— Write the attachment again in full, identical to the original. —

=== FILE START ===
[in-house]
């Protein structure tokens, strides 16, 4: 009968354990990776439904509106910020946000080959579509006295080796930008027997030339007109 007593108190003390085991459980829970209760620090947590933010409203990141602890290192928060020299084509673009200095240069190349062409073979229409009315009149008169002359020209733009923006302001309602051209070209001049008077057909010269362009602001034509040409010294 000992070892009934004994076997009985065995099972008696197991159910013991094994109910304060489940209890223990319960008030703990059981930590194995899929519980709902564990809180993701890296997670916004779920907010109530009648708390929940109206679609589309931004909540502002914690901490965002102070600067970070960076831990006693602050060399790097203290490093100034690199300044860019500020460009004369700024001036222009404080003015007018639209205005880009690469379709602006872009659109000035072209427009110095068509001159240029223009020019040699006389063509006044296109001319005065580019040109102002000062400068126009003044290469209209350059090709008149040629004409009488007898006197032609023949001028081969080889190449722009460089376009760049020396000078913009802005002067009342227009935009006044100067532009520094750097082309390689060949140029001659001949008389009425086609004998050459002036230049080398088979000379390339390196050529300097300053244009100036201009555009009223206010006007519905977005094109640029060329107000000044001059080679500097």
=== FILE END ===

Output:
[in-house]
């Protein structure tokens, strides 16, 4: 009968354990990776439904509106910020946000080959579509006295080796930008027997030339007109 007593108190003390085991459980829970209760620090947590933010409203990141602890290192928060020299084509673009200095240069190349062409073979229409009315009149008169002359020209733009923006302001309602051209070209001049008077057909010269362009602001034509040409010294 000992070892009934004994076997009985065995099972008696197991159910013991094994109910304060489940209890223990319960008030703990059981930590194995899929519980709902564990809180993701890296997670916004779920907010109530009648708390929940109206679609589309931004909540502002914690901490965002102070600067970070960076831990006693602050060399790097203290490093100034690199300044860019500020460009004369700024001036222009404080003015007018639209205005880009690469379709602006872009659109000035072209427009110095068509001159240029223009020019040699006389063509006044296109001319005065580019040109102002000062400068126009003044290469209209350059090709008149040629004409009488007898006197032609023949001028081969080889190449722009460089376009760049020396000078913009802005002067009342227009935009006044100067532009520094750097082309390689060949140029001659001949008389009425086609004998050459002036230049080398088979000379390339390196050529300097300053244009100036201009555009009223206010006007519905977005094109640029060329107000000044001059080679500097």